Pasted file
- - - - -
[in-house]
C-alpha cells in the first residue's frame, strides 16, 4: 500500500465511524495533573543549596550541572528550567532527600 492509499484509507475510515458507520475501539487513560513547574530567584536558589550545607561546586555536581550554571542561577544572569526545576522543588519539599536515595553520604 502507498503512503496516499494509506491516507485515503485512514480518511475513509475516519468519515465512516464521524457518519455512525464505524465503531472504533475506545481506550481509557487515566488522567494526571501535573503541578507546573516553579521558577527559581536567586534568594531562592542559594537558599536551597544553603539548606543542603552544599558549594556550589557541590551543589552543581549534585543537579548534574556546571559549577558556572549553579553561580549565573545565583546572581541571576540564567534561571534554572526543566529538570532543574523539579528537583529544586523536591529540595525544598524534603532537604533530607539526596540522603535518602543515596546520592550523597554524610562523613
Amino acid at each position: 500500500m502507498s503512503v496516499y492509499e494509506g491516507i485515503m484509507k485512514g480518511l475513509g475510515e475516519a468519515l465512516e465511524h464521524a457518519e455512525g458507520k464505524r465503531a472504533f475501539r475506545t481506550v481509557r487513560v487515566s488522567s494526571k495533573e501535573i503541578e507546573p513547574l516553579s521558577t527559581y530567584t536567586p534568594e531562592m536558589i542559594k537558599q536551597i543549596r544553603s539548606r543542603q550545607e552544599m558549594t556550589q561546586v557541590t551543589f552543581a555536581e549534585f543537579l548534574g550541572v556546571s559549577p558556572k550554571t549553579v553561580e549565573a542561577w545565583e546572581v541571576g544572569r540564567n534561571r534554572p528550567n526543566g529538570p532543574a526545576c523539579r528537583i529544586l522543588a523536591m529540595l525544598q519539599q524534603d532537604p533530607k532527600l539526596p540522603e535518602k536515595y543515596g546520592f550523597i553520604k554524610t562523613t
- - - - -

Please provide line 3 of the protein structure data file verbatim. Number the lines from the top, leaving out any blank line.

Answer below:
Amino acid at each position: 500500500m502507498s503512503v496516499y492509499e494509506g491516507i485515503m484509507k485512514g480518511l475513509g475510515e475516519a468519515l465512516e465511524h464521524a457518519e455512525g458507520k464505524r465503531a472504533f475501539r475506545t481506550v481509557r487513560v487515566s488522567s494526571k495533573e501535573i503541578e507546573p513547574l516553579s521558577t527559581y530567584t536567586p534568594e531562592m536558589i542559594k537558599q536551597i543549596r544553603s539548606r543542603q550545607e552544599m558549594t556550589q561546586v557541590t551543589f552543581a555536581e549534585f543537579l548534574g550541572v556546571s559549577p558556572k550554571t549553579v553561580e549565573a542561577w545565583e546572581v541571576g544572569r540564567n534561571r534554572p528550567n526543566g529538570p532543574a526545576c523539579r528537583i529544586l522543588a523536591m529540595l525544598q519539599q524534603d532537604p533530607k532527600l539526596p540522603e535518602k536515595y543515596g546520592f550523597i553520604k554524610t562523613t